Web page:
“Justice League” finally assembles a crew of worthy heroes for the DC Universe

I am about to make a bold statement: I very much enjoyed Justice League.

Was everything about it perfect? No. Did it still have flaws and a few loose ends? Yes. But overall, did I find myself genuinely having a great time, enough to proudly declare that Justice League is good? Absolutely.

For those worried it was heading down the same path as that movie that shall not be named (*cough* Batman v Superman: Dawn of Justice), don’t worry. Honestly, you can go ahead and forget that movie ever even happened, and jump back into the DC Extended Universe™ with a clean slate — though don’t forget that Superman is dead and Wonder Woman has emerged again, following her saving-the-world hiatus. Also, Batman is rich and kinda bored. That’s all you need to know to set the groundwork for Justice League.

Our story picks up sometime after the death of Superman, which is a death felt round the world. Everyone is mourning and doing so in their own way, including our current heroes Bruce Wayne/Batman (Ben Affleck) and Diana Prince/Wonder Woman (our president Gal Gadot). Though neither is necessarily trying to get back in the fight, when mythical enemy forces start attacking, Bruce realizes he’s got to mobilize and stop this evil before it takes over the world. Diana is game to help but…

These two can’t do it alone. Bruce gets the grand idea to assemble a team. and he and Diana go off in search of these new recruits: Barry Allen/The Flash (Ezra Miller, in a role that will no doubt — finally — make him a household name), Arthur Curry/Aquaman (Jason Momoa), and Victor Stone/Cyborg (Ray Fisher). There’s also Superman (Henry Cavill), but he can’t join the team right now. Why? Because he’s dead.

What follows is messy romp through the DCEU™, but it’s a fun messy romp. The movie takes the first act to really settle into a groove, and then everything seems to click. Okay, everything clicks except the main villain, because I still have questions about Steppenwolf, and what the hell he’s trying to achieve other than world domination and power over Earth…? Something about boxes…? Sure. But you know what? Steppenwolf’s master plan doesn’t even matter, because watching Wonder Woman and The Flash fight together, throwing punches and jokes, is truly something special.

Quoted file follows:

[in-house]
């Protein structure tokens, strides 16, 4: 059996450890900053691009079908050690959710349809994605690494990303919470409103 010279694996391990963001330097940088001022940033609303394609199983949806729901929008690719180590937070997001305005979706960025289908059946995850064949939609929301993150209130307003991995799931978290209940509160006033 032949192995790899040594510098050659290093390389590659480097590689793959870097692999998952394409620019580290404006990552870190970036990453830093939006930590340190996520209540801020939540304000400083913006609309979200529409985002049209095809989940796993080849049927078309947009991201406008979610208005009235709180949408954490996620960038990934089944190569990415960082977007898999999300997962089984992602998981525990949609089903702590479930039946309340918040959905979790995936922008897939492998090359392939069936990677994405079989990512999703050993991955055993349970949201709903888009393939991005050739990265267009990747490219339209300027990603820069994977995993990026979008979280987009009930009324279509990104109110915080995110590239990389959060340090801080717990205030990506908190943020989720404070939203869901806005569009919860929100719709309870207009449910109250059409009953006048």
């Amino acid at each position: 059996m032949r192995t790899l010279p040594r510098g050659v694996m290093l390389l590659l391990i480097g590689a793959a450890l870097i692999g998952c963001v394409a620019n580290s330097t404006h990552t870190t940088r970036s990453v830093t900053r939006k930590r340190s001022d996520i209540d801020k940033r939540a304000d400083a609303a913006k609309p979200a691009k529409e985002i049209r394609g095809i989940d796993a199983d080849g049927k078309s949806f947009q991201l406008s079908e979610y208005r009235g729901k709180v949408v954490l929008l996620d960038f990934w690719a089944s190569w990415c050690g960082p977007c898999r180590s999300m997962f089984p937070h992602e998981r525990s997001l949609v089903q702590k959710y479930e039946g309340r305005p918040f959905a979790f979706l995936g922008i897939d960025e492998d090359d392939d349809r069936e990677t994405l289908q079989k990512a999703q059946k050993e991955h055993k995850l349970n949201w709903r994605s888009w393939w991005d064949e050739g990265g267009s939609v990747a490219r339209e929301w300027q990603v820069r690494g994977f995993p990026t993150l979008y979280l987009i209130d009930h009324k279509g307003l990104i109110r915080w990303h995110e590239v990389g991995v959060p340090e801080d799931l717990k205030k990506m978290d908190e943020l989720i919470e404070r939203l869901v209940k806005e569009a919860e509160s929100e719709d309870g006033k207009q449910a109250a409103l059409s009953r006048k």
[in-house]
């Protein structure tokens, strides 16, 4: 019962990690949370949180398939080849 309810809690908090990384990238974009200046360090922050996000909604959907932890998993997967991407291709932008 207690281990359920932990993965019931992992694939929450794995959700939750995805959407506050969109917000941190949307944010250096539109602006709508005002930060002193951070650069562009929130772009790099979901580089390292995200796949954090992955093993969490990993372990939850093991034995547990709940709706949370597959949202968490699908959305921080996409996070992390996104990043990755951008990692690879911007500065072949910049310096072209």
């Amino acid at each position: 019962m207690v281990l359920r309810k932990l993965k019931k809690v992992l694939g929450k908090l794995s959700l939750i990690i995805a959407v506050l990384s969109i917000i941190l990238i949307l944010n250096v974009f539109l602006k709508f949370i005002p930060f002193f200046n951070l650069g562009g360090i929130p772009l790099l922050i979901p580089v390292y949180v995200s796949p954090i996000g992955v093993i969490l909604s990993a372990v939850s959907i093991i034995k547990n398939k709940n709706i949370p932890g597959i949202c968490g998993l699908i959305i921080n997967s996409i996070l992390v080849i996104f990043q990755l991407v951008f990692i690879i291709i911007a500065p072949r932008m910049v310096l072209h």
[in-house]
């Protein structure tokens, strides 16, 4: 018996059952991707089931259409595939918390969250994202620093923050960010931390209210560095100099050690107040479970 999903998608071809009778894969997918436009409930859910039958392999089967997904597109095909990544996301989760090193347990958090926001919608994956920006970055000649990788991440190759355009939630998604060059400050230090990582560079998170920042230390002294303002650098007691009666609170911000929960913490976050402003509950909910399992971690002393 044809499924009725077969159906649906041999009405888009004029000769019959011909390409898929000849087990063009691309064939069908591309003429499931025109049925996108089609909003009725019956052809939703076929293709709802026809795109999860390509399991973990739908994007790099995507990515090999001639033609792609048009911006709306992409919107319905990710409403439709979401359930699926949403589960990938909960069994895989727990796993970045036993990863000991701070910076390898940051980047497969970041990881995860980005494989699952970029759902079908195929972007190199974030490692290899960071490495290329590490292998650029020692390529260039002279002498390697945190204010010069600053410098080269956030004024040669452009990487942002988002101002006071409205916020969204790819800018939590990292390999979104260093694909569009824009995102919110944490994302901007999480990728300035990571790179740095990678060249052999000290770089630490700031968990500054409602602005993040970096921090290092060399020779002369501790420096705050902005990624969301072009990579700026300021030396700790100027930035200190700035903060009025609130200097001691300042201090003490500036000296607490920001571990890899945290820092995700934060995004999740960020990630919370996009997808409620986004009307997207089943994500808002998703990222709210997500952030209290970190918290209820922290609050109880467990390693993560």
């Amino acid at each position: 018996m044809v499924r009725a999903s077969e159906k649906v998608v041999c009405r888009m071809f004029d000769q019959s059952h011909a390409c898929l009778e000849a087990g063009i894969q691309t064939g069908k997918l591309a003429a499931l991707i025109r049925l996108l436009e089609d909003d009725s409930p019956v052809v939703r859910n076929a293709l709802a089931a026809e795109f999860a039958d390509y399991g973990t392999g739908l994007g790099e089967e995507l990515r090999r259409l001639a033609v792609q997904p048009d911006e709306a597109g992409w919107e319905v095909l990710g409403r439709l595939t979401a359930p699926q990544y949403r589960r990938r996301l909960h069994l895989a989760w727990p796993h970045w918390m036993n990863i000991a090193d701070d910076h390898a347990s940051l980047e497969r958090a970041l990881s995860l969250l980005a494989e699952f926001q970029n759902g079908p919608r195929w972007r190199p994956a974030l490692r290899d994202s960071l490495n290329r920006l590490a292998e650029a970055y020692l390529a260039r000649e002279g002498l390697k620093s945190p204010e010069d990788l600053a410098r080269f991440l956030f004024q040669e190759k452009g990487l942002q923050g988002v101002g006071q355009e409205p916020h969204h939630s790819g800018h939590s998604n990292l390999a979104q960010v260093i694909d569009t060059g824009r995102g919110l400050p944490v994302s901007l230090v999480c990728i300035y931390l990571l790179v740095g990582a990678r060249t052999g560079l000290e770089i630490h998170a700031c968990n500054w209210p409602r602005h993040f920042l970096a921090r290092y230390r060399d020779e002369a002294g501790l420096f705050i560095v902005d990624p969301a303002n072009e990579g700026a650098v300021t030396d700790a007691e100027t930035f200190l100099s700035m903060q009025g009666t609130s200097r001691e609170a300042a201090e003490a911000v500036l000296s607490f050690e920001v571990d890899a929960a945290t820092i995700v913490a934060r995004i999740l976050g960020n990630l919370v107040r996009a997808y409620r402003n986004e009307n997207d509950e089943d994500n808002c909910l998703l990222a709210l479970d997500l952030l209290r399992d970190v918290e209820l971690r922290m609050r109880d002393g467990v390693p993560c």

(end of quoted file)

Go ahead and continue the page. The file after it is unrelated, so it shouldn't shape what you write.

Once again, and as she’s already proven, Gadot completely shines as Wonder Woman, making a strong case for about 150% more Diana Prince. But she doesn’t steal the movie — Miller’s Barry does. In what might be the best superhero casting to date, Miller completely nails the awkward, uncomfortable, afraid-of-bugs speedster, and brings some MUCH needed comedic humor to the universe (via some long-running jokes  about brunch and Pet Semetary).

The one off thing? The movie spends a little too much time establishing these new characters. Since Flash, Aquaman, and Cyborg do not have stand-alone movies (yet), they need to be introduced into this world somehow. Their beginnings feel like puzzle pieces that are being forced to fit together, and that’s the only real big miss of the movie. However, in saying that, everyone should start getting pumped AF for these stand-alone movies, especially Flash. For those who don’t know the backstory between Barry and his incarcerated father, Henry (played by Billy Crudup) are you guys in for a father/son treat. And for those who know the backstory: Flashpoint is set for a 2020 release.

In the end, are there still some things that just don’t work with Justice League? Yes — but the thing is you’re having so much fun that the holes in the movie won’t bother you too much, even when you’re thinking, “What the hell is with these boxes?” Just let the movie take you where it needs to go, and Wonder Woman will handle the rest. Because as long as Wonder Woman’s in charge, we’ll be fine.